So once we got the kids over the wobbly hump, they were not too bad, and we went into the big climbing area which goes up very high. The great thing about Zoomania is that the adults are allowed in to, and both Claire and I managed to get up to the top - with much wheezing and puffing and squeezing ourselves through tight spaces. Here is a picture Ollie took of me struggling between two rollers. He is getting quite good with the camera.

Not suitable for fat blokes

I also went down the big tube but got a bit wedged half way down - fortunately I did not have to be airlifted out like Homer Simpson was all those years ago as some kid came down behind me and booted me in the head which got me moving again.

I was quite knackered by the time I got off there. We then discovered a little soft play football and basketball pitch at the back so I was able to take the boys on for a little match. Despite the fact that it was 2 against 1, I was easily able to cruise to victory, it was like England against San Marino all over again. Two years olds don't put up much resistance in a tackle either I find. Claire meanwhile demonstrated some hitherto unknown basketball skills - not something I have ever been any good at.

Ollie and Jamie test out their new goal technology.
"That was definitely in, Frank"

After a couple of hours, the place was starting to get quite busy so we headed off to Morrisons for the next leg of our exciting day out. Now might not sound a dream place out, but bearing in mind what I said about Ollie earlier he was very excited. Unfortunately he was not happy at the layout of the aisle numbers - they didn't follow a very logical pattern and he was most upset that some areas e.g. the fruit and veg section didn't have aisle numbers at all. Not that we lingered there for long, I was quite keen to get to the meat.

Morrisons in Aylesbury is a bit old and tired really - not a patch on the more modern Banbury store. It used to be a Safeway, and they took it over. You can always tell the age of a store by the floor I think, and this one had that sort of marble flooring with the pebble pattern in, popular back in the 70s which is probably how long it has been there.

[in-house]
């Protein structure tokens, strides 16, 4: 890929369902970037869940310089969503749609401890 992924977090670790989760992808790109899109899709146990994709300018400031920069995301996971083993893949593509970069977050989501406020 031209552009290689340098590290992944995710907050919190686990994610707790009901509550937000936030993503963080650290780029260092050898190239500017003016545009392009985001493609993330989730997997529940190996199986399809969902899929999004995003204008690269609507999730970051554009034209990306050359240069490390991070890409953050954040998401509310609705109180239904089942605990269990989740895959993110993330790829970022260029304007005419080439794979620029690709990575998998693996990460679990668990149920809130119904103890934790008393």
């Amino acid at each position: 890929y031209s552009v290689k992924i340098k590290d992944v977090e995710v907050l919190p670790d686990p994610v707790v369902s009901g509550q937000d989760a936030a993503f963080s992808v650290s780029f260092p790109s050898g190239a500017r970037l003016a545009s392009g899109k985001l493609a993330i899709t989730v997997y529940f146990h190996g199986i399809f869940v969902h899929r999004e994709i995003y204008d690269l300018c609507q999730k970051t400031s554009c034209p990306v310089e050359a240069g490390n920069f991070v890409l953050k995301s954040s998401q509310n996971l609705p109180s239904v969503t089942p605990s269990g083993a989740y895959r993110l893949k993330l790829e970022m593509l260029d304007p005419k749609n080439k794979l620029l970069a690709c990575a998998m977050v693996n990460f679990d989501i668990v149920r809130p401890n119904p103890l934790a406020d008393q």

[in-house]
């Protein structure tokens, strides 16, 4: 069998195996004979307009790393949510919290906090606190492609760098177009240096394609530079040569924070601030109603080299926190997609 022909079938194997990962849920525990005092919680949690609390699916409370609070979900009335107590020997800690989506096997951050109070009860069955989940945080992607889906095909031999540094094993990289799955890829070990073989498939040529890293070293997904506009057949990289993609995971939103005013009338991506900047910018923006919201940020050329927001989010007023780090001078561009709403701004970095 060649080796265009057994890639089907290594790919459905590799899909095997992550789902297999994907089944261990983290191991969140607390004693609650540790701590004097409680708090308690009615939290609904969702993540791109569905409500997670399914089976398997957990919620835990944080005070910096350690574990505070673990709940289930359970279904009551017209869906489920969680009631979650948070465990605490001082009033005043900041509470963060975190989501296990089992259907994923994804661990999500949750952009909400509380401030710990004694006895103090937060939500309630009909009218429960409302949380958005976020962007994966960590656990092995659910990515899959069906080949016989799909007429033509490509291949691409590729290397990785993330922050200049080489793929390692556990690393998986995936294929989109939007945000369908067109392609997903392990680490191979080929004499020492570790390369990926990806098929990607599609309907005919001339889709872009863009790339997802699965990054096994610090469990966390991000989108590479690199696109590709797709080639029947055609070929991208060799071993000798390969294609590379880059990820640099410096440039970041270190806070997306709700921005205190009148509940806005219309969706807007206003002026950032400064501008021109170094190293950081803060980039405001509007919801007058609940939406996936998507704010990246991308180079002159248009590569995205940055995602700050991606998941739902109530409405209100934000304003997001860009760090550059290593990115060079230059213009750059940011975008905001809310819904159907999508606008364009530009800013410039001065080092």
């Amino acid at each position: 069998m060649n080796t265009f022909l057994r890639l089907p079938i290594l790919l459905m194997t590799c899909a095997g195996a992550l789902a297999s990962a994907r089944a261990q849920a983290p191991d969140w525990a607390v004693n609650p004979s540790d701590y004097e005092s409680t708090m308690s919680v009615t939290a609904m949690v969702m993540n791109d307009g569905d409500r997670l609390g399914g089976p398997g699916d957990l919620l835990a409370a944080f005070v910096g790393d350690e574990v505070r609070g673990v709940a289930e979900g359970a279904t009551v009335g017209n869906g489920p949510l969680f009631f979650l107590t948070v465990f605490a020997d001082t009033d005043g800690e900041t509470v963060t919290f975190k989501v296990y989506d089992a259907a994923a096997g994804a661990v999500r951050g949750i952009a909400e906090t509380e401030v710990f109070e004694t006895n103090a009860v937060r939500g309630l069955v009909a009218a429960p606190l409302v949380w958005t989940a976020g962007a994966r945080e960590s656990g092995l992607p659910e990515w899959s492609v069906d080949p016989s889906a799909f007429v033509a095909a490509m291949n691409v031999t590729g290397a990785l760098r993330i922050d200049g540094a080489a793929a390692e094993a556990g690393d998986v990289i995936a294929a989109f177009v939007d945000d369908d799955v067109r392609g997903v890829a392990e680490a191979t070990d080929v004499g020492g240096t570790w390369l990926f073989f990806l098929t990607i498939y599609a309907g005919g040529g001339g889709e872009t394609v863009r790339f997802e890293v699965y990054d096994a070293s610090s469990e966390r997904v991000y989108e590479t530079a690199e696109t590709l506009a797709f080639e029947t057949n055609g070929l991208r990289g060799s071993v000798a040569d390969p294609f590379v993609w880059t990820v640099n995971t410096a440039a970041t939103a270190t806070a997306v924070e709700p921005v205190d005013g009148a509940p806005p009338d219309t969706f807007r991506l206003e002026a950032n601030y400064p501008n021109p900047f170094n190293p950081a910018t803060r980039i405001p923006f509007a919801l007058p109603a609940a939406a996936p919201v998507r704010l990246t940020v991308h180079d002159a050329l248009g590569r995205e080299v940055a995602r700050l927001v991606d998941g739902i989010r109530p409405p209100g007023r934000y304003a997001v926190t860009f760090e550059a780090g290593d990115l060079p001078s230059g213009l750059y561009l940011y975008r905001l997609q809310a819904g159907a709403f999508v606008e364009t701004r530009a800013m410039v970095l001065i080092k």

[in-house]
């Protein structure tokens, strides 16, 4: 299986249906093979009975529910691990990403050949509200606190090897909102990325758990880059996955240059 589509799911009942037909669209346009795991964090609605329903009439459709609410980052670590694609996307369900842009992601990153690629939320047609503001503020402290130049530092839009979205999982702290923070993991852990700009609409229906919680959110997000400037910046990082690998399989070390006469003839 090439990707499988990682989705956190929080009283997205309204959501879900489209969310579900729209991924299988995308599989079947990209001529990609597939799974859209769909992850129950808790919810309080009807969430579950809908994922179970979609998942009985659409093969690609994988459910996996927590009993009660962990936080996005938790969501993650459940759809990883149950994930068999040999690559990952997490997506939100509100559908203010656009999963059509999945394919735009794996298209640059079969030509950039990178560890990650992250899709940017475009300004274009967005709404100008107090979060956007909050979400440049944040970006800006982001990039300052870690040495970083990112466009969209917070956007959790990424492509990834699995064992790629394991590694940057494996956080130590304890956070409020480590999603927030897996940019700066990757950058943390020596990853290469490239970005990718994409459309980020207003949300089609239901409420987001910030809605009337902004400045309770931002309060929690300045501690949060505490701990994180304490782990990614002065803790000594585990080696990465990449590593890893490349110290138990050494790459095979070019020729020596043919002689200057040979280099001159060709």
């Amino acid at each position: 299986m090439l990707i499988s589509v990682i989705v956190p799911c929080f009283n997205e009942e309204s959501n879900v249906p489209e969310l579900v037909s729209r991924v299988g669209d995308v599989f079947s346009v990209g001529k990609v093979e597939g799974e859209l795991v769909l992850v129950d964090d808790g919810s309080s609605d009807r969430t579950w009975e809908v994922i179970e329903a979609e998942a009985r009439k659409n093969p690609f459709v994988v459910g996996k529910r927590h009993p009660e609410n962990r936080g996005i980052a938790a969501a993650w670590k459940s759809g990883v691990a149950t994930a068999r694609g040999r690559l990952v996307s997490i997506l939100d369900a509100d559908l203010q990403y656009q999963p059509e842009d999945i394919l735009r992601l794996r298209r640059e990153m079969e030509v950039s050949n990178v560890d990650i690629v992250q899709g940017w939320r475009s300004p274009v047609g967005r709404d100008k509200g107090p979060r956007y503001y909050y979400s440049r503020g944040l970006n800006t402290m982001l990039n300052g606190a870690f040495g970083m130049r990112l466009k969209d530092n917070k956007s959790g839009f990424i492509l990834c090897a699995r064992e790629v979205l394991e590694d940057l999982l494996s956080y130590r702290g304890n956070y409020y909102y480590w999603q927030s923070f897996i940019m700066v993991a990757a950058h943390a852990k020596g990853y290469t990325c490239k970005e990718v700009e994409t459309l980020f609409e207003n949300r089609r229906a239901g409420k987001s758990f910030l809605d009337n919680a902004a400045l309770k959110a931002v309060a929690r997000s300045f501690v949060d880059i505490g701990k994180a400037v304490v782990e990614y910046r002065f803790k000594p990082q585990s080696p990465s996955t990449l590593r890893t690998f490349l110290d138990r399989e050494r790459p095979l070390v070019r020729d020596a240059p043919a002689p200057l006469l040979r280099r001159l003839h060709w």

The final leg of our journey was McDonalds - a good old standby - I feared more meltdowns here over the fish fingers but surprisingly the boys did eat well if a little slowly. Claire however was not happy - she is on a carb free diet at the moment and she ordered a salad which she said was really lame. I will have to take her word on that as I am not an expert on the subject. I was most pleased with my chicken nuggets though as I ordered the box of six but when it came, I realised I had got two joined at the hip - like siamese twin nuggets so really I got seven, which represents a gain of 16.666% recurring. Which was nice.

It was pretty packed in there, being a bank holiday, we were there about an hour watching the boys see if they could set a new slow eating record. Main bad thing about McDonalds in Aylesbury? The absolute ridiculous car park design. I won't elaborate but I am sure you are nodding you head in agreement if you have been there.

And so home for a nice leisurely afternoon, on one of just 3 days a year when no racing takes place, so no distractions there. And do I need it - I feel absolutely knackered as well - don't think it is just because of the efforts on the climbing frame, but five hours out with two little boys playing Superdad takes it out of me. Looking forward to vegging in front of the TV tonight with a couple of nice regional beers I bought from Morrisons. Cheers!

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Jason xx

PS: Tesco hot cross buns are rank, I should have listened to Duncan and got them from M&S.


  1. Listened to Duncan?! What about your bestie's opinion then??? I told you last year you can't beat M&S HCB's!!! Lol x

    1. I know - it was down to rushing as usual before school on the day I bought them - not time to visit both shops. They really were poor though - dry and flavourless. The kids won't touch them. Next year, eh? lol x